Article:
"It is an old machine."
Translation:Es una máquina vieja.
So I noticed that mayor can mean older in some contexts (Usually meaning "senior" or "more senior" with regards to people) but can it every apply to objects or is vieja/viejo always used for those?
Also is saying "hombre mayor" more polite or correct than "hombre viejo"?
I think you are right. The polite, formal announcement on the train says to yield seats to "personas de mayor edad y personas con dificultades físicas". Here's a full explanation: http://www.wordreference.com/es/en/translation.asp?spen=mayor
Does anyone know why this is 'Es' and not Esta (with an accent). I thought 'condition' was 'estar'. Thanks for any help.
estar is for things like moods and health status. This machine is now old, oldness is its essence -- you'd say the same thing if it was new, es una maquina nueva. The permanent/temporary thiing is often overdone. I say Soy joven, even though I will age.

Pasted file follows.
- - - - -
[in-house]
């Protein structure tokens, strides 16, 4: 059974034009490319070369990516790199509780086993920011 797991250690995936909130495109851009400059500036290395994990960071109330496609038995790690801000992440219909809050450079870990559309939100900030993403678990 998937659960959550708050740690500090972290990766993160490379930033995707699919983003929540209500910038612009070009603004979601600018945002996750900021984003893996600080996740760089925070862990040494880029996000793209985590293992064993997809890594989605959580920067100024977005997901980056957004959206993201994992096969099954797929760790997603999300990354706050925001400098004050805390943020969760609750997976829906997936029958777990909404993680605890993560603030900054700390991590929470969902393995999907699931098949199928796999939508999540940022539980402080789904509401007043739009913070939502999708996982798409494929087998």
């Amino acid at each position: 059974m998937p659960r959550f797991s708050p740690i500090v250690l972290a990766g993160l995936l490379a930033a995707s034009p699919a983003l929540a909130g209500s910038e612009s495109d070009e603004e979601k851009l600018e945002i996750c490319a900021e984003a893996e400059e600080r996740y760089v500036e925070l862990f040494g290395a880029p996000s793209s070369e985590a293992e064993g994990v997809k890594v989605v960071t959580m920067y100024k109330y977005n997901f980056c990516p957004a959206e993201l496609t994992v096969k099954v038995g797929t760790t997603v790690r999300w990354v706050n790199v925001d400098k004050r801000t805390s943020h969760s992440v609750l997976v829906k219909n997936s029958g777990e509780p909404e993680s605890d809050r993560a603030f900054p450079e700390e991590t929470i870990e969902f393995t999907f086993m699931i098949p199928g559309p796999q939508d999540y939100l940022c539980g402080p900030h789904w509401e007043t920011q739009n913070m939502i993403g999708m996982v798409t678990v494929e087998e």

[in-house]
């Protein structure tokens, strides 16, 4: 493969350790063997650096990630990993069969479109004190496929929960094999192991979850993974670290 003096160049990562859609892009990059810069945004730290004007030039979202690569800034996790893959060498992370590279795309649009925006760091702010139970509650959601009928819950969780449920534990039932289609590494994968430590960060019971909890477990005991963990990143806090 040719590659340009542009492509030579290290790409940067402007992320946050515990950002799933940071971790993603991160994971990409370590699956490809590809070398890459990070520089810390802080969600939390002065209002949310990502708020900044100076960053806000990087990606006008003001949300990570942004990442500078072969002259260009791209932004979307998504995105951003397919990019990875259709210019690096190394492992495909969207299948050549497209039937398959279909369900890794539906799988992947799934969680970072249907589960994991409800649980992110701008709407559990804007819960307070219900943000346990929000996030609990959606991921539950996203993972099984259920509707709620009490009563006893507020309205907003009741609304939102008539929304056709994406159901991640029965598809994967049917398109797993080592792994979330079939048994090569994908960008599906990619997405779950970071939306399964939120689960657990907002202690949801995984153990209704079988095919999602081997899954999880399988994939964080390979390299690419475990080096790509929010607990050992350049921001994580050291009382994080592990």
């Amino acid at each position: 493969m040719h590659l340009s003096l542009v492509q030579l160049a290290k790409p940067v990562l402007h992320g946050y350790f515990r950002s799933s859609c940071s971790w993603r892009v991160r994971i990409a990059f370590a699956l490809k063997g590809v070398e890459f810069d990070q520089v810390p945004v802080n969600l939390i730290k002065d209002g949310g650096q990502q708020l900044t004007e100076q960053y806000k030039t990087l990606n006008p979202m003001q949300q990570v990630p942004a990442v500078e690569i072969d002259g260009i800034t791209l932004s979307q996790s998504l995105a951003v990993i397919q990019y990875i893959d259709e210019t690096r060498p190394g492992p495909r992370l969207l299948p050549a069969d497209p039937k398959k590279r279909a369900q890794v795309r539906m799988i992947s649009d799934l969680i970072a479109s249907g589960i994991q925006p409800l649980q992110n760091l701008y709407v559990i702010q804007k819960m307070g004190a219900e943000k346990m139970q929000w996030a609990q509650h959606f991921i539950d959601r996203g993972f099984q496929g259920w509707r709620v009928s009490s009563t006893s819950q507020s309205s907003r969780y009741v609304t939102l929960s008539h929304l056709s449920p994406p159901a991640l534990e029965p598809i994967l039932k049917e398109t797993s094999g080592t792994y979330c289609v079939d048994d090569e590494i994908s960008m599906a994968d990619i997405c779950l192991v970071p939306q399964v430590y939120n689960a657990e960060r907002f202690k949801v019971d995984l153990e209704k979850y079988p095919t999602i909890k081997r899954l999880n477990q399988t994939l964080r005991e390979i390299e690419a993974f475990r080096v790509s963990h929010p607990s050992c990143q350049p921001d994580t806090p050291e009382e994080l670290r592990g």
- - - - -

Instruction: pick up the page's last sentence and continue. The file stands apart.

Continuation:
Why are both "Es una máquina vieja" and "Es un máquina vieja" accepted? I thought máquina is feminine...
In another example the phrase was "es una mala pieza" It is a bad piece. In this ... "es una máquina vieja"
In one example the adjective is before the noun, in the other the adjective comes after.
What's the difference?